Indigenous Nationhood by Pamela Palmeter

Indigenous Nationhood: Empowering Grassroots CitizensIndigenous Nationhood: Empowering Grassroots Citizens by Pamela Palmater

My rating: 3 of 5 stars

It’s difficult to award stars to a book that is so important for people to read, but also difficult to come to terms with. This book has been with me physically for the better part of the year. In October I attended Treasure Mountain Canada (TMC) in Winnipeg, Manitoba…a city I’ve had very little to do with until this event. The day before TMC the Manitoba School Library Association invited participants to engage with the First Nations and Metis people of the area through a series of workshops. The day began with smudging, drumming, and very personal time with the workshop facilitators. I was drawn to the sessions by Melanie Florence and Niigaanwewidam Sinclair. We talked about a Canadian history that I had never heard before and I started on a learning quest this year.

I worked with teacher-librarian Jennifer Brown and book distributor GoodMinds to get a list of must-reads on the history and present of First Nations people in Canada and this book was at the top of Jen’s list. She warned me that this is not an easy book to read, but the legacy of Canadian law, the colonial strategies that are obvious and subversively embedded in our governance look very much like a violent strategy to do away with First Nations people altogether. Palmater speaks on multiple issues affecting First Nations people that start as assimilation but often lead to neglect through lack of funding. This lack of funding today is apparent in things like the state of drinkable water for First Nations people, the inattention to crucial problems like missing and murdered Indigenous women, and the inability to grant land rights that prevent massive oil pipelines to run across treaty land. Throughout the book Palmater references the history of First Nations people and also Canadian history and law.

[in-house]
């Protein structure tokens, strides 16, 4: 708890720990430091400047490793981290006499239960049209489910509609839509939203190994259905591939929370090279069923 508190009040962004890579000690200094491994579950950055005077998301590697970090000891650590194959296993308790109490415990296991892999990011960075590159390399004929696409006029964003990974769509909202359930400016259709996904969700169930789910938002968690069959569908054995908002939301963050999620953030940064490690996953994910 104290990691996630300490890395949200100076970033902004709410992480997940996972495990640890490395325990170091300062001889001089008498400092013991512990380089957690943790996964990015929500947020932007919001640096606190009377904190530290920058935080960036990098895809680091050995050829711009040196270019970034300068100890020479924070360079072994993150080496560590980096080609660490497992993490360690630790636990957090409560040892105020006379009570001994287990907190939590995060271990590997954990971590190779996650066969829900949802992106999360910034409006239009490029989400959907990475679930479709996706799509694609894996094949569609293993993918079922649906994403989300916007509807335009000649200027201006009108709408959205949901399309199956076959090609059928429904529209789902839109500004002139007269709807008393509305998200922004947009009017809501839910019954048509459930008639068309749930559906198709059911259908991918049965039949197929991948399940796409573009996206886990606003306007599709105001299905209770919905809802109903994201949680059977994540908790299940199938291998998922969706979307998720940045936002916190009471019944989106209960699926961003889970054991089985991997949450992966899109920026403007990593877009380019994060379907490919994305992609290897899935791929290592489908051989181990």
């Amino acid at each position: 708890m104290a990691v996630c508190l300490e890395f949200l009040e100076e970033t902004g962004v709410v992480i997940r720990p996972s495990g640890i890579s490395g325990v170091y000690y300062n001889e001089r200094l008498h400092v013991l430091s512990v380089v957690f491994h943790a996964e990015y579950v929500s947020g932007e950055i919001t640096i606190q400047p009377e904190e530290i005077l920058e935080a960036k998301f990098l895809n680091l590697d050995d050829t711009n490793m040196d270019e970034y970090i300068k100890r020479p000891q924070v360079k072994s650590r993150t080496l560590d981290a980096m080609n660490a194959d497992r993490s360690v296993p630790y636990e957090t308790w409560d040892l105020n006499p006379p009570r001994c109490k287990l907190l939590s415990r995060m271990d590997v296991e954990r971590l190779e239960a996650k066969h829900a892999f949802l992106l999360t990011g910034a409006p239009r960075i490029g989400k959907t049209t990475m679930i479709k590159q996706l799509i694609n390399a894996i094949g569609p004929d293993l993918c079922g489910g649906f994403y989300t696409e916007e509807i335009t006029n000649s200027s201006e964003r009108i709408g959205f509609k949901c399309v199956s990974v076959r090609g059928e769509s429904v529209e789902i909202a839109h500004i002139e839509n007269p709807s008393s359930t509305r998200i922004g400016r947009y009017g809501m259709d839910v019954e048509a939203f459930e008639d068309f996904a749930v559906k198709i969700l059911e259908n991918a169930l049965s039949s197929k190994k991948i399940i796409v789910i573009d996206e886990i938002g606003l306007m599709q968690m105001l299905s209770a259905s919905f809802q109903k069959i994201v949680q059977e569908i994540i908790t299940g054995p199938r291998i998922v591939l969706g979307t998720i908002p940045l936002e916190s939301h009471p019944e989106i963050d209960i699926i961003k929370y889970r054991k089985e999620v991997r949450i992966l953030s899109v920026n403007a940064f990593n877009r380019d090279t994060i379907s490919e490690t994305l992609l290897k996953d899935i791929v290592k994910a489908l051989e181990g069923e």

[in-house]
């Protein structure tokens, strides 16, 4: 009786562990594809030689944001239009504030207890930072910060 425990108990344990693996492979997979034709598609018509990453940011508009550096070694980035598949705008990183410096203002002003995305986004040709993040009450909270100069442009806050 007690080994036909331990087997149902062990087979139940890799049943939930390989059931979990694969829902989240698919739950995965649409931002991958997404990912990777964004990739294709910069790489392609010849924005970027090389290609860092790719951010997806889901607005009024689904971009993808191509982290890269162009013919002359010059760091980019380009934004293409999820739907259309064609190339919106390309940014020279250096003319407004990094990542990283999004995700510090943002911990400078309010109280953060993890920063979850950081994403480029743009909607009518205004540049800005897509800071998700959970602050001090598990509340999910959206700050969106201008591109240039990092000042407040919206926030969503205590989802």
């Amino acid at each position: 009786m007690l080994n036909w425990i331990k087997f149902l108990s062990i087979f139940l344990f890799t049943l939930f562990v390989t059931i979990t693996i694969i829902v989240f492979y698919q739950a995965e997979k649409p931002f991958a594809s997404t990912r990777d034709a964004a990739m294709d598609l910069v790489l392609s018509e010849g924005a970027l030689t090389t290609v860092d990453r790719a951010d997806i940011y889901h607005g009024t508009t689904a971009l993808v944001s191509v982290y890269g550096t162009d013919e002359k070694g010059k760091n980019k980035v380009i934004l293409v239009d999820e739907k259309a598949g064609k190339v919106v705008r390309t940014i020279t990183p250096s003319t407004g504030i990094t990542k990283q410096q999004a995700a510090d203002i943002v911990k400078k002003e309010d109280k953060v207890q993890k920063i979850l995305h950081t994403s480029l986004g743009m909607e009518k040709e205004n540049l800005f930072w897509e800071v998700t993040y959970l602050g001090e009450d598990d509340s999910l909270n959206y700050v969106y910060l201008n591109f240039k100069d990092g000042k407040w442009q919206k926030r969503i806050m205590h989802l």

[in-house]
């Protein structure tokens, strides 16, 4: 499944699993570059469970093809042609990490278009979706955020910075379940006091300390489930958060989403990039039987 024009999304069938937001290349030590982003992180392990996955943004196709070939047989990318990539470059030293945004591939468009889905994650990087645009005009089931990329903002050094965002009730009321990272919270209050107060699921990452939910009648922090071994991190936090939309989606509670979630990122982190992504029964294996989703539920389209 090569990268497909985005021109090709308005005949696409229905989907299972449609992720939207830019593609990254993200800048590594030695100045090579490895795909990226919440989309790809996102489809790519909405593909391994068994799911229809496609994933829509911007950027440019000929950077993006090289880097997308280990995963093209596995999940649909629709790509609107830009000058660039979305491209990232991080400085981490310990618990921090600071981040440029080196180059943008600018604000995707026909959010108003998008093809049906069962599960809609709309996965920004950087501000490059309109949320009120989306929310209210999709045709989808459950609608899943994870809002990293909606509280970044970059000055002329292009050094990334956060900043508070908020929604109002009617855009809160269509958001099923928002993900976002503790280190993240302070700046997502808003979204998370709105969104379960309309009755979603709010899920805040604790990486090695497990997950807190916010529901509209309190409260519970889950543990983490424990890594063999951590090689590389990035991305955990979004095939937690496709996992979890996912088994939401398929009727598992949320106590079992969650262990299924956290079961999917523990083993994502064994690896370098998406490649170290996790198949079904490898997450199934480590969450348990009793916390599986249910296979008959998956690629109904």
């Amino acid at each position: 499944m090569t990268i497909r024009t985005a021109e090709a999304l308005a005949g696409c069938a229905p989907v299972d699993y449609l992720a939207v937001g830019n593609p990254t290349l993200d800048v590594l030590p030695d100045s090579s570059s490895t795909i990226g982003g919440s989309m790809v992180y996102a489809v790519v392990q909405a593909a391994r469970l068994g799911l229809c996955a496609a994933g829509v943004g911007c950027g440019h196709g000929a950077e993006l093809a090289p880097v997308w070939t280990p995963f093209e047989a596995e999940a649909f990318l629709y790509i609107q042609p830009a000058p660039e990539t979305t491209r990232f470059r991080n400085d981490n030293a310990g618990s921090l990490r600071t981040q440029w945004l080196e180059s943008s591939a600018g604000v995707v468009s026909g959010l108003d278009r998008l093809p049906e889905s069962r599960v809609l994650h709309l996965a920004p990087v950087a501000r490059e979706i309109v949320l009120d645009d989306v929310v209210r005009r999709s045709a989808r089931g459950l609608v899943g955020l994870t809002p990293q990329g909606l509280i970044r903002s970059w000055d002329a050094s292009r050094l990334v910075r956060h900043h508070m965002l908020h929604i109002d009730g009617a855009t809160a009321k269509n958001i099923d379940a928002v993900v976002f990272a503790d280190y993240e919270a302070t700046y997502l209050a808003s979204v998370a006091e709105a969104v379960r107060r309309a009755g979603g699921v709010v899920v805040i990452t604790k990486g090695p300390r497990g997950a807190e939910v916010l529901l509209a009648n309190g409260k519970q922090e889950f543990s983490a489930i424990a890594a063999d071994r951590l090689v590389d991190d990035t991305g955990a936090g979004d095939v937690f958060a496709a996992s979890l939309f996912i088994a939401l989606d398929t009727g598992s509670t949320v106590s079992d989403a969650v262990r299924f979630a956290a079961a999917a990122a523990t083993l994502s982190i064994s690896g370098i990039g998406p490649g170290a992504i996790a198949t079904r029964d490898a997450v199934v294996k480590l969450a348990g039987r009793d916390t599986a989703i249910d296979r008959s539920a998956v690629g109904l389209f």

Palmater created the book by harvesting her own blog for each chapter. Stylistically, I wish that Palmater had introduced each section of the book to give more context and flow to the book. Because it’s based on a blog though I will share these links which were more impactful to me as the reader:
For the convincing arguments that Palmater makes to define Canada’s systematic violence against Indigenous people as genocide:
http://www.pampalmater.com/harpers-in…
For its deconstruction of the horrifying statistics of the number of Indigenous children who have been removed from their homes by government officials and are now in care rather than with Indigenous families:
http://www.pampalmater.com/jordans-pr…
For its coverage of the Donald Marshall inquiry and the revelation to me of the international opinion of Canada’s history with First Nations, Metis and Inuit people: http://www.pampalmater.com/justice-mi…

My life has been forever changed by just the beginning of my reading. I plan to do more.

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